When exploring your ADR culture, you will want to start with the use of ADR within your legal community and then the opinions, experiences and beliefs about ADR among judges, attorneys and neutrals. Is ADR accepted or frowned upon? Do the leaders in the legal community show interest in and commitment to ADR or do they actively discourage it? Is ADR used in some defined areas, such as divorce, but not in others? You will also want to know the perception of ADR in your community. For example, has ADR become so ingrained in an area of the law that it has lost its “alternative” nature? Is it seen as creating problems for parties? Has it become a barrier instead of a boon?
Don’t stop with the particular area of law in which you plan to develop or improve ADR. Think about cross-pollination. Small claims programs can learn from parentage programs and vice versa. Neutrals handling large civil litigation may have something useful to contribute to ADR in small claims cases.
Look beyond the legal community, too. You may find that your local community embraces ADR in other ways, perhaps using peer mediation in the public schools or restorative justice through social services. Local government may provide mediation for neighborhood noise issues or to handle complaints about police. Additionally, there may be statewide ADR services playing an important role in your community, such as mediation of conflicts involving special education services for students.
This exploration will enable you to identify the ADR leaders in your community. You probably will find that certain names come up again and again. Those leaders will be able to help you get a handle on the number of neutrals and their ability.
How the Legal Environment and ADR Culture Relate
Members of the planning committee may have varying perspectives on how ADR and the practice of law relate. Understanding these differences will enrich the development of the program and enable your committee to design a program to meet needs that may be in conflict.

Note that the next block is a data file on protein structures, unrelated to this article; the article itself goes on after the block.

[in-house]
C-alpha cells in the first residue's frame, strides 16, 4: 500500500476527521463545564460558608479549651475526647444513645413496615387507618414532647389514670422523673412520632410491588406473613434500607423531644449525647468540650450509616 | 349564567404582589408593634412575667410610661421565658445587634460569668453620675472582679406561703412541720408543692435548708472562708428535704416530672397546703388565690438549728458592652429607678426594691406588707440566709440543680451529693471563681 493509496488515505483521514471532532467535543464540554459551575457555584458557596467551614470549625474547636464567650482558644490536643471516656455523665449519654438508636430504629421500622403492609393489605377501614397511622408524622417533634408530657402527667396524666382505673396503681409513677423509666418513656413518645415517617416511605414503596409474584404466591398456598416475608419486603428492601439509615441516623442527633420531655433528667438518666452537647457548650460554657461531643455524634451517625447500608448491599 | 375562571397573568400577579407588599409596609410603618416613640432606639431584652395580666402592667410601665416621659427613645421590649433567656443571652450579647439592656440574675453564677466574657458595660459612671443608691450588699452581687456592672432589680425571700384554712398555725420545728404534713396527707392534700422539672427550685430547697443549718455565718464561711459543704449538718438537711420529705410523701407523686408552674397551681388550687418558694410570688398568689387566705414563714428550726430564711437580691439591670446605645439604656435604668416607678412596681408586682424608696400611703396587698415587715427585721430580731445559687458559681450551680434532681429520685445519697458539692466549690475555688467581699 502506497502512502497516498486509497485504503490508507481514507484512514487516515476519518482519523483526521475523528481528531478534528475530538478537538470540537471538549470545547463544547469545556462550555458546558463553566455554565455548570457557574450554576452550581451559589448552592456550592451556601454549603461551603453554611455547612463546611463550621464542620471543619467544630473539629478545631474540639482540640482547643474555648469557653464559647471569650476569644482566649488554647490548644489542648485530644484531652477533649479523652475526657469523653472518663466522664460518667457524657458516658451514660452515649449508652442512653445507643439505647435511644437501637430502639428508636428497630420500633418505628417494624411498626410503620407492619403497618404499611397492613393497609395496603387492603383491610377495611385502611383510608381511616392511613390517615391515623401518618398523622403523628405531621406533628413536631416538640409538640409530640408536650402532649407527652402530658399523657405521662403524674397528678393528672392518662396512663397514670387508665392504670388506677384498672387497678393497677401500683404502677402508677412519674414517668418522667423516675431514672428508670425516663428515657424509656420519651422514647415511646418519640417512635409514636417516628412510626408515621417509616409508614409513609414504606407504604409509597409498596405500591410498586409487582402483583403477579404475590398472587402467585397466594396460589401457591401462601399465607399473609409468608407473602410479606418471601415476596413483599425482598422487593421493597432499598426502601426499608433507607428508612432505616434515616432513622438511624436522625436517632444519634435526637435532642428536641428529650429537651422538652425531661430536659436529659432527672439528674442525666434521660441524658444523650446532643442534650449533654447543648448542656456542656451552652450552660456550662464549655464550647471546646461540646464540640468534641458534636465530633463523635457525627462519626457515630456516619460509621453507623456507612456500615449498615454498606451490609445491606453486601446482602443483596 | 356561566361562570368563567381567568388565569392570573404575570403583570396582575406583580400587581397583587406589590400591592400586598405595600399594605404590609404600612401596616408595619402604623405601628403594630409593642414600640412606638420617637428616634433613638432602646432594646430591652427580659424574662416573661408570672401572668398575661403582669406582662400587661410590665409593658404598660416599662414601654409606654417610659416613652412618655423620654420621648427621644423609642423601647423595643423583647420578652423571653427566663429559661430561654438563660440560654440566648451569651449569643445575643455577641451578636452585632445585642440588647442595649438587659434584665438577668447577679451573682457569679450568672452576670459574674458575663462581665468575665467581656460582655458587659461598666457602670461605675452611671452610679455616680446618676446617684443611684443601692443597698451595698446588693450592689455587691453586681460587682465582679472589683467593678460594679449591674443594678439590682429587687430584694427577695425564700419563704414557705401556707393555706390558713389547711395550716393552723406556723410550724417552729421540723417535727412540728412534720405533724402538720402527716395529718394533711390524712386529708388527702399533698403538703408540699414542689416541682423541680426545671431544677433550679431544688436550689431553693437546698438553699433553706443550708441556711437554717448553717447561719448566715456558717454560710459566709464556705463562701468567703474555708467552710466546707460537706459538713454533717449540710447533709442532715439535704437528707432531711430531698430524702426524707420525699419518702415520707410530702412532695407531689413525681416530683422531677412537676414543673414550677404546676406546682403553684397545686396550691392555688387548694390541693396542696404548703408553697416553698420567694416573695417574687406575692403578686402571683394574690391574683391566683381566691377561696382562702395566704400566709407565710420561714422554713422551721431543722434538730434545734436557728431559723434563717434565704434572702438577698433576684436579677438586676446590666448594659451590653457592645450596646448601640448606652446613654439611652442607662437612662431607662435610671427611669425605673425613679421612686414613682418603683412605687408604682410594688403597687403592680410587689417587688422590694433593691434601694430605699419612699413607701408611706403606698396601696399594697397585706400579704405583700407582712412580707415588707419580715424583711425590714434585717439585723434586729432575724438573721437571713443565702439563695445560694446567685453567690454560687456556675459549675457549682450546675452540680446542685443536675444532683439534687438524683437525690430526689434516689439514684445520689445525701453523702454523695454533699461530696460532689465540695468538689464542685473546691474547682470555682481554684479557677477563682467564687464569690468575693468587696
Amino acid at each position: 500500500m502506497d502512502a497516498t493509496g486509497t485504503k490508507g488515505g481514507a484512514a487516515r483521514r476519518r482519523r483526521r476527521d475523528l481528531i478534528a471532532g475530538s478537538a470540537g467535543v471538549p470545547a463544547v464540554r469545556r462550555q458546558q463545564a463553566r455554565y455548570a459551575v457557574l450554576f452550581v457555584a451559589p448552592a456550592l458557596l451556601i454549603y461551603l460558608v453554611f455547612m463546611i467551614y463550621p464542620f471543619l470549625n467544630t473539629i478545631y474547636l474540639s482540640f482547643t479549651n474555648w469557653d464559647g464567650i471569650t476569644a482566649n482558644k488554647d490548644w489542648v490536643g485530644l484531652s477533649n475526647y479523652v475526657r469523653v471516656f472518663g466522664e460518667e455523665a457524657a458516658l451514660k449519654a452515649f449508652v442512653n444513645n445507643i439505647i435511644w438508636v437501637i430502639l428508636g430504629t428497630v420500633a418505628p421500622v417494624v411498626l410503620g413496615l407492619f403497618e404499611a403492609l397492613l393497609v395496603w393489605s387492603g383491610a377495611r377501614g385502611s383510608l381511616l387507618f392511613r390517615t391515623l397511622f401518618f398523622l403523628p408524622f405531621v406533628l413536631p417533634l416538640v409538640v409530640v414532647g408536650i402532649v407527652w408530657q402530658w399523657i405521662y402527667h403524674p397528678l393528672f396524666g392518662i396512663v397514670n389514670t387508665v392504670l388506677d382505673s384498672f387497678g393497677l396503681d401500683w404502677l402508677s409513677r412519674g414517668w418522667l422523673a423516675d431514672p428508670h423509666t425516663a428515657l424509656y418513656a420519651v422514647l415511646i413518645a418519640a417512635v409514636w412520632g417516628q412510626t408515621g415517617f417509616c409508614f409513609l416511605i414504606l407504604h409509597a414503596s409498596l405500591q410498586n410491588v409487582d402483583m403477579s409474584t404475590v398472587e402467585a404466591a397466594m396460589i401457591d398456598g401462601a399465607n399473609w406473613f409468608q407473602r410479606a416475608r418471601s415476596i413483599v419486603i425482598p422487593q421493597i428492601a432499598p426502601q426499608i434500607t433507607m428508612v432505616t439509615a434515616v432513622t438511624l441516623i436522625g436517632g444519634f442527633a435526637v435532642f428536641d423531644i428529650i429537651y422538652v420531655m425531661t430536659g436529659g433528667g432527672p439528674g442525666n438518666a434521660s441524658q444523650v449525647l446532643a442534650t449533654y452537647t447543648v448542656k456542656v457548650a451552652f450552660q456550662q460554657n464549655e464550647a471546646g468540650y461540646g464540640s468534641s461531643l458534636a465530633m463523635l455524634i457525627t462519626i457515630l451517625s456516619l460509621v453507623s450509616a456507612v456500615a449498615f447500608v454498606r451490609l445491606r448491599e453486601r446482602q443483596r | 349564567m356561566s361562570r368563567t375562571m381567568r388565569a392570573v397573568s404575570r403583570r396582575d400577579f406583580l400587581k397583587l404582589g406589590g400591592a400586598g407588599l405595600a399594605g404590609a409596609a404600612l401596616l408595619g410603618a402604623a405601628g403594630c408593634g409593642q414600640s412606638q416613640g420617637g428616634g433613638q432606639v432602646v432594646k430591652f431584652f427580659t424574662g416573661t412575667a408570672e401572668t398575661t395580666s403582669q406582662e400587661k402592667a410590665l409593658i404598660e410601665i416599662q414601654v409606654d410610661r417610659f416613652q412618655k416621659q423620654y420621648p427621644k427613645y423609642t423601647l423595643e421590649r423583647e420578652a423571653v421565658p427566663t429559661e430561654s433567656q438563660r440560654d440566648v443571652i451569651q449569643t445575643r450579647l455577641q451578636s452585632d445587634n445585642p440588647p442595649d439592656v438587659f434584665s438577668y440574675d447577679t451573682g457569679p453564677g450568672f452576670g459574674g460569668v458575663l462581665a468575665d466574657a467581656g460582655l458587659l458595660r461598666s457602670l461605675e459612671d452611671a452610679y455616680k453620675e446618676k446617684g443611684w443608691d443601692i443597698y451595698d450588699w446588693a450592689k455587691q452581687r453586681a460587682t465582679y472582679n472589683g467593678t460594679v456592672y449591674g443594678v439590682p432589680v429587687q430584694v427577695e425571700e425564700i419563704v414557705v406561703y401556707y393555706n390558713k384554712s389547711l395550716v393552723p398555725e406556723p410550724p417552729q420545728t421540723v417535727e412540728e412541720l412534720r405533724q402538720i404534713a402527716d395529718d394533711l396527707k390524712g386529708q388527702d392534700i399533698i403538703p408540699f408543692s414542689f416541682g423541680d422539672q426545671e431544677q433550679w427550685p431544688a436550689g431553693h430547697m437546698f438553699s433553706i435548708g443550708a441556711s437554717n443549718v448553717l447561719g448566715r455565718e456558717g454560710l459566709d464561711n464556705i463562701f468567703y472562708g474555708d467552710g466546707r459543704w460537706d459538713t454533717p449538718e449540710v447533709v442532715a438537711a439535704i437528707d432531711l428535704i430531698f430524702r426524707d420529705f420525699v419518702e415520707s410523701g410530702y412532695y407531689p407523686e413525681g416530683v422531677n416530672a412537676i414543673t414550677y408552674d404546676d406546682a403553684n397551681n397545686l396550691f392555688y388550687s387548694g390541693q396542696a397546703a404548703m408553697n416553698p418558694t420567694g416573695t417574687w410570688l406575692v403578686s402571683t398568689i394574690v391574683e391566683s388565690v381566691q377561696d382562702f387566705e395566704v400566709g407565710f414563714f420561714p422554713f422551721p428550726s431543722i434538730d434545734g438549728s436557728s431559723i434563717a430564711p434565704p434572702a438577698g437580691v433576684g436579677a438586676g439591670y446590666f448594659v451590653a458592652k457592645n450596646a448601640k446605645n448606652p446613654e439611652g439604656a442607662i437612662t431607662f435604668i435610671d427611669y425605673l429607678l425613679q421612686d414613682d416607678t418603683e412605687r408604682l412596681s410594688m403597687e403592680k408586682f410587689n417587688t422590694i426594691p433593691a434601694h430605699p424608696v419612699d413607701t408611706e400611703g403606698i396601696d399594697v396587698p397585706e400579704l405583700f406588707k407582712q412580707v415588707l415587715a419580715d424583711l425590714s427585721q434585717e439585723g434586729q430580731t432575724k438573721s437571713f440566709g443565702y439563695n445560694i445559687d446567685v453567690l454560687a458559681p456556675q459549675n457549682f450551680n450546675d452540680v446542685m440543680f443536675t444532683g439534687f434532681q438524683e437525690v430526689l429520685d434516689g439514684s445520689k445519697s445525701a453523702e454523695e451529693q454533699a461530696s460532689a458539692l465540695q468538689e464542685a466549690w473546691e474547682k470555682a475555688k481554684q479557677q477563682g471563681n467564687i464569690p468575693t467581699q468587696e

Planning committee members need to explore:
- How do court and private ADR work together, if at all?
- What is the attitude toward ADR in the bar? Among the bench?
- How long ago were the first ADR programs established?
- How are longstanding programs operating now?
- Who are the leaders in the legal and ADR communities?
- How do the legal and ADR communities get along?
- Who and what are the bridges between the two?
Apply This Advice to Gathering Input
If you were considering an ADR program to address child support issues among parents who were never married, groups of lawyers practicing in this area might have radically different ADR experiences. Private lawyers who represent parents with substantial assets may be accustomed to using mediation to resolve parenting time and decision-making issues. Those lawyers who represent the state’s interest in moving custodial parents off public aid by increasing non-custodial parents’ child support payments may have had limited experience with mediation. Designing and implementing an ADR program in this setting would require a good understanding of both types of legal and ADR processes.
Once your planning committee has articulated their understanding of the ADR and legal environments and filled in the gaps of what is unknown, you will be able to develop a clear foundation on which to build your court ADR program. You will know the legal parameters that limit and support your program design. You will know what process is most likely to be accepted and have a grasp on what resources are available to support it. Perhaps most important, you will know the barriers that you must overcome in implementing an effective program.